Death Doulas Provide Comfort and Peace During the Final Stages of Life

The word “doula” is usually associated with birth and bringing life into the world, but in death, doulas are just as important, providing comfort and peace to patients during their final stages of life. 

Death may be the most frightening transition of all since it is final. Fear is the most common emotion during those final stages of life for the patient and their family. Having someone that can guide you through this devastating event can be a huge weight lifted, and death doulas have several roles they play during this time, providing comfort, information, guidance, and even spiritual advice.

What is a Doula?

Whether it’s a birth or death, a doula is a trained professional who provides emotional, physical and informational support to a patient. During birth, a doula offers this support to expecting mothers, and they assist in the birth as well as during the early stages of postpartum. Their goal is to help and encourage the mother and the family to ensure they have a safe, healthy, and positive birth experience.

In death, a doula does the same thing, basically, but it’s more somber than celebratory. They assist and comfort dying individuals and their family members during the entire death process. These professionals provide physical, emotional, psychological and sometimes spiritual support to make the process as comforting and peaceful as possible for everyone involved.

Who Can Become a Death Doula?

Death doulas are a diverse group of people from different professional backgrounds. They are made up of hospice workers, grief counselors, social workers, the clergy, healthcare workers, or any individual with compassion and kindness. Being a death doula is a calling. It takes someone with heart and empathy to help guide a patient and their family through the death process with grace and dignity. This position is a non-medical position that doesn’t require training, but training is available.

What Are the Qualifications?

There are no specific qualifications, although medical training is quite helpful. Death doulas do not need prior medical or mental health training, but they must possess a caring heart and the empathy to comfort hurting people who are preparing for their final journey or the family that has to deal with a painful loss. However, there are training programs that offer insights and provide the tools needed to be a compassionate death doula. The cost of the training can differ depending on the length of training and the organization providing it, but it can cost roughly between $750 to $3,000. The training generally takes between two and three days to complete.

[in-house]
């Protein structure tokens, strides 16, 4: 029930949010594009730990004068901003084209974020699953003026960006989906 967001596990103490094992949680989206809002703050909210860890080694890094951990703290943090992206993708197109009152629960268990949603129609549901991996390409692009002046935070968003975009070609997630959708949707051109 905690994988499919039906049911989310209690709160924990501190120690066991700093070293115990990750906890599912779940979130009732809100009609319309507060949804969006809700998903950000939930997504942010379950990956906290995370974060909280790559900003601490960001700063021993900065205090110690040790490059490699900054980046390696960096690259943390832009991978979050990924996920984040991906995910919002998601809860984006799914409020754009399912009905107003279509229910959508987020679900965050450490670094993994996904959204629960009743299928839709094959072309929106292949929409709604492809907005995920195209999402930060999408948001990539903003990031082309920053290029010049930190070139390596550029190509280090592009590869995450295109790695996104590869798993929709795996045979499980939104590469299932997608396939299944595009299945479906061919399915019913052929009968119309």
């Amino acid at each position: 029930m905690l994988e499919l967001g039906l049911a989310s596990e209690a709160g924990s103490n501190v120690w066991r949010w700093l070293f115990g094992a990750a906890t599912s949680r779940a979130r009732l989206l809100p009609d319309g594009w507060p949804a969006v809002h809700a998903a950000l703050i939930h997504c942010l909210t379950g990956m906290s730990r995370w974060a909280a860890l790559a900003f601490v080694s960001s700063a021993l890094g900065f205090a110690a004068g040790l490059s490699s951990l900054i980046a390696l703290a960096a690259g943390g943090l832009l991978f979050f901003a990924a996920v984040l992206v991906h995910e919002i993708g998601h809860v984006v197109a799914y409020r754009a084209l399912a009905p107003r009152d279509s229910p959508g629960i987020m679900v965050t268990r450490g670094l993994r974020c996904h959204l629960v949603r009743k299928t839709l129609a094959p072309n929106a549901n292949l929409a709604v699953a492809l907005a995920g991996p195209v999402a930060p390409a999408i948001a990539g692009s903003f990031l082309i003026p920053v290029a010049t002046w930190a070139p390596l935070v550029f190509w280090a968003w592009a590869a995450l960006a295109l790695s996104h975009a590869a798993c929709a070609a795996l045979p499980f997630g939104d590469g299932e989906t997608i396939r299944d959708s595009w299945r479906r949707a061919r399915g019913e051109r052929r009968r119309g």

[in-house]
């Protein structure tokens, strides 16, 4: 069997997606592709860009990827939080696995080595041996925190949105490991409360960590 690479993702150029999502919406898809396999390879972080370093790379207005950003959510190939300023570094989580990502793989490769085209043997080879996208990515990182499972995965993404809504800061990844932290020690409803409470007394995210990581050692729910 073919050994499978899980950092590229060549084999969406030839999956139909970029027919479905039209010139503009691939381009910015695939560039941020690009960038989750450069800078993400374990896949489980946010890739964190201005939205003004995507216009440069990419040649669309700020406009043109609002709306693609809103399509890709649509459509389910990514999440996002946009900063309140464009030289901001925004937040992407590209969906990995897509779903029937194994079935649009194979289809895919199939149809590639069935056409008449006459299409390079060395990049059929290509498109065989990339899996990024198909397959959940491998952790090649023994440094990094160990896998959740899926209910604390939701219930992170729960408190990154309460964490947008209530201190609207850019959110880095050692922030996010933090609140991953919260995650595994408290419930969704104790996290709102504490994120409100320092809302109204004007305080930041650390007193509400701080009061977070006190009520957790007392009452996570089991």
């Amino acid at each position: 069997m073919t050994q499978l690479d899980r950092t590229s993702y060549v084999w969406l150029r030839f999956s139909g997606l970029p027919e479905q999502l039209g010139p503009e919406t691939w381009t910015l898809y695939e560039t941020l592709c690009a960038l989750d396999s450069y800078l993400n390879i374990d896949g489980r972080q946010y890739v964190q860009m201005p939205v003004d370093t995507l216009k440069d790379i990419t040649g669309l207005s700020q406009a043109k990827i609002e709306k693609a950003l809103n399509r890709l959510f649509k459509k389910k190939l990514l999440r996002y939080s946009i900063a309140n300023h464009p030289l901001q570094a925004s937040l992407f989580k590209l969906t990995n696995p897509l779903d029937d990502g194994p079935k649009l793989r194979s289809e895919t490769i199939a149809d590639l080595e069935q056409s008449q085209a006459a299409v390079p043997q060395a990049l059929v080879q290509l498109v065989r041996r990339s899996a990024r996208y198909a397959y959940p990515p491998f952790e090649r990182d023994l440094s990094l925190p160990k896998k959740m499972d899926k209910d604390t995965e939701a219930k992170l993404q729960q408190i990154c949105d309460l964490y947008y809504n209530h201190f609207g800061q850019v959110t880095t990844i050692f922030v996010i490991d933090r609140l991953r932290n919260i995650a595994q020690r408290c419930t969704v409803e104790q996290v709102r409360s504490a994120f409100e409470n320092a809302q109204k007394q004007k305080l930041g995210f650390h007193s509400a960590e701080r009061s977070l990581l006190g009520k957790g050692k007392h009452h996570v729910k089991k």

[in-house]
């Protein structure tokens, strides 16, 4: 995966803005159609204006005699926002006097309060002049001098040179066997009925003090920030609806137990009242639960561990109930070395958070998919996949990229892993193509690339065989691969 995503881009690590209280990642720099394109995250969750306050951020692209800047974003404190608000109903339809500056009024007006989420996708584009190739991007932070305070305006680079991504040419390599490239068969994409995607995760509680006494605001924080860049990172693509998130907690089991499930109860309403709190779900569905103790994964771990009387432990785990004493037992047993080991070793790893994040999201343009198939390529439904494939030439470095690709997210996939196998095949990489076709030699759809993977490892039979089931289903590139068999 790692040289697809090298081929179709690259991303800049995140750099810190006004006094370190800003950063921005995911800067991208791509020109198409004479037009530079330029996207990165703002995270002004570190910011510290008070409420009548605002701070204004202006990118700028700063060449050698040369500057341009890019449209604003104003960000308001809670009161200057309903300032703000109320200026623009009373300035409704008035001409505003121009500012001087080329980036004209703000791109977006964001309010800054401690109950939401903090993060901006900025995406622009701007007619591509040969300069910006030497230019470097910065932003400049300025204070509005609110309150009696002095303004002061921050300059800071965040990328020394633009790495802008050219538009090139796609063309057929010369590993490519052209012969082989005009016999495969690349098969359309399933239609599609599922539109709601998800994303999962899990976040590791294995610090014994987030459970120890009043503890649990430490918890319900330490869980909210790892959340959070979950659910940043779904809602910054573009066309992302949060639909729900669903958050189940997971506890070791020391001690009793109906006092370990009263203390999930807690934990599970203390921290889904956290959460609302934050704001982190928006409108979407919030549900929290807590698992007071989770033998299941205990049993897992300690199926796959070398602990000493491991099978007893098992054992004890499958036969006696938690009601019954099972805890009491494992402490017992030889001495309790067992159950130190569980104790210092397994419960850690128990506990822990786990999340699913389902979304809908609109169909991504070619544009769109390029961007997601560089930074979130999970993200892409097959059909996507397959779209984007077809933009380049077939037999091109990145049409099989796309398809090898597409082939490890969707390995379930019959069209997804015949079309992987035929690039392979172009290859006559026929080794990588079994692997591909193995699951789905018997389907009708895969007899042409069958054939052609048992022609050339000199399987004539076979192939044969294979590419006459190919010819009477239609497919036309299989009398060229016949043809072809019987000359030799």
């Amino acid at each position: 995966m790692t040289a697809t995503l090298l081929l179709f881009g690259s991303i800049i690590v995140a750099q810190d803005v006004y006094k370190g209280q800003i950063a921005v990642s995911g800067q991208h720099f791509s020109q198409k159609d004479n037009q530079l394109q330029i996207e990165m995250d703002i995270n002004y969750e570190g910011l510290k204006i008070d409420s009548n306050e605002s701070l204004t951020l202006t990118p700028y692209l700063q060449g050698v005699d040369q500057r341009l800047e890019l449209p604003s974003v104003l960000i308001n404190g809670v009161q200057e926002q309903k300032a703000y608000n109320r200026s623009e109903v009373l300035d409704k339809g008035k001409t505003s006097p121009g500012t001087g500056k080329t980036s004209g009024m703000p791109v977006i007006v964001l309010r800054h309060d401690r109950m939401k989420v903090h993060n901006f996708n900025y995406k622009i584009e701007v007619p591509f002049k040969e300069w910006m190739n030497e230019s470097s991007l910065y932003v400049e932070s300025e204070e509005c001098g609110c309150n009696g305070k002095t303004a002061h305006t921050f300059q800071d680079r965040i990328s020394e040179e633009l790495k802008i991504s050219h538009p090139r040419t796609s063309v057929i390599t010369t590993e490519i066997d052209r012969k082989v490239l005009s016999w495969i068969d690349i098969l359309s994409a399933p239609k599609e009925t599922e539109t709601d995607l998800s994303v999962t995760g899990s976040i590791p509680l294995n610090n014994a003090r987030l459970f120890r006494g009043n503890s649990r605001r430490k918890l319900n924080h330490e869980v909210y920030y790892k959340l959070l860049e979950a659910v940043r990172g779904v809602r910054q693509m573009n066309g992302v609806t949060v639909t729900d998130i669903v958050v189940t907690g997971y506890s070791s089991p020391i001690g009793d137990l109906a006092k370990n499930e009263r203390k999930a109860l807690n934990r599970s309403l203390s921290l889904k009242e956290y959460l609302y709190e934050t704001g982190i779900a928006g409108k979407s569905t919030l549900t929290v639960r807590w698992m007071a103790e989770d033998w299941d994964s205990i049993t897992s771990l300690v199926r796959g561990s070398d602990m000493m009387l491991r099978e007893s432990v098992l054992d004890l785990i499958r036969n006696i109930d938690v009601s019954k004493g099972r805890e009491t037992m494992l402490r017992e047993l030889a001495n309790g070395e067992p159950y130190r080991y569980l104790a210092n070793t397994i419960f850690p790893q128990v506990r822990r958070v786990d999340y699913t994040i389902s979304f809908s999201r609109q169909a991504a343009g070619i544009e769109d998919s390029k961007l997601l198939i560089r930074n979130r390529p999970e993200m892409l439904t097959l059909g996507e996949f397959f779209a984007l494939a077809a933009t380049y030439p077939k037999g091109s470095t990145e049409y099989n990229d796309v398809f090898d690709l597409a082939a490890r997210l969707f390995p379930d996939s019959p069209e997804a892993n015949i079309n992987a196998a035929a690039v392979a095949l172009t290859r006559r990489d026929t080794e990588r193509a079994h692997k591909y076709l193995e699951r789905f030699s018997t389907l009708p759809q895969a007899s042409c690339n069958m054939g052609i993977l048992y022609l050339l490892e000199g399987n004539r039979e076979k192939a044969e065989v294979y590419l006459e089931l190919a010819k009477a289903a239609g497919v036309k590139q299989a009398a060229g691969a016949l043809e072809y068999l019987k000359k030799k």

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Who Needs a Death Doula?

Anyone. Death doulas can be an amazing source of comfort and information during the final stages of life, and their goal is to provide peace to patients and family members. A doula is not prescribed by a doctor, but they provide compassionate services most doctor’s don’t. Anyone facing a life-threatening illness or who is in hospice care, can benefit tremendously from a death doula.

Are Death Doulas the Same as Hospice Care?

Absolutely not. Hospice care is a medical service, and death doulas are a support service. Hospice care is clinical support with medical training, and death doulas offer emotional and compassionate support without medical training. These two services are polar opposites in regards to care. Hospice is involved with a patient’s palliative care to help ease physical pain and suffering through medication, and death doulas play more of a supportive role by caring for the patient’s mental and emotional well being. 

However, these two services often join forces to ensure the best physical and mental experience for the patient and family during the final stages of life. Death doulas often support the medical staff’s choice of care by offering a different type of care.

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The Bottom Line

Regardless of the specific reason, a death doula can provide the comforting continuity of presence that some families need when facing the death of a loved one, as well as serve as a trusted resource/facilitator.

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